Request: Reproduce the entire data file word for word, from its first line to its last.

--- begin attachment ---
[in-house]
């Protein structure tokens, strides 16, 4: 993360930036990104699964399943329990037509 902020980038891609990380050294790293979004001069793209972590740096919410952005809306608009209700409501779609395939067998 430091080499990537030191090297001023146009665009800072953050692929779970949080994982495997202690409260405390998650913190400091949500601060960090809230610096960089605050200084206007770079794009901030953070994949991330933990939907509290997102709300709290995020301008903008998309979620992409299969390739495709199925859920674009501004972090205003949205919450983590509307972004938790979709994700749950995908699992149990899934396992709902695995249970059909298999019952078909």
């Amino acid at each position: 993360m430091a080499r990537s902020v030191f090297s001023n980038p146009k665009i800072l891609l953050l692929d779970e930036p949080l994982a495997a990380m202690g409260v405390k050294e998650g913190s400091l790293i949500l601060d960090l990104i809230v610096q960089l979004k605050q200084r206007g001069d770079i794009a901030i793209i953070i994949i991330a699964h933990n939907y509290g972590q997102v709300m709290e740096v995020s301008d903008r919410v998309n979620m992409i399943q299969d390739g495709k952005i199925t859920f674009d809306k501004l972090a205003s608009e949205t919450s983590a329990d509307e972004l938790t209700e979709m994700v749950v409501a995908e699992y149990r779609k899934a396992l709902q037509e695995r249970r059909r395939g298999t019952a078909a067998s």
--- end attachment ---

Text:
[in-house]
């Protein structure tokens, strides 16, 4: 993360930036990104699964399943329990037509 902020980038891609990380050294790293979004001069793209972590740096919410952005809306608009209700409501779609395939067998 430091080499990537030191090297001023146009665009800072953050692929779970949080994982495997202690409260405390998650913190400091949500601060960090809230610096960089605050200084206007770079794009901030953070994949991330933990939907509290997102709300709290995020301008903008998309979620992409299969390739495709199925859920674009501004972090205003949205919450983590509307972004938790979709994700749950995908699992149990899934396992709902695995249970059909298999019952078909």
């Amino acid at each position: 993360m430091a080499r990537s902020v030191f090297s001023n980038p146009k665009i800072l891609l953050l692929d779970e930036p949080l994982a495997a990380m202690g409260v405390k050294e998650g913190s400091l790293i949500l601060d960090l990104i809230v610096q960089l979004k605050q200084r206007g001069d770079i794009a901030i793209i953070i994949i991330a699964h933990n939907y509290g972590q997102v709300m709290e740096v995020s301008d903008r919410v998309n979620m992409i399943q299969d390739g495709k952005i199925t859920f674009d809306k501004l972090a205003s608009e949205t919450s983590a329990d509307e972004l938790t209700e979709m994700v749950v409501a995908e699992y149990r779609k899934a396992l709902q037509e695995r249970r059909r395939g298999t019952a078909a067998s």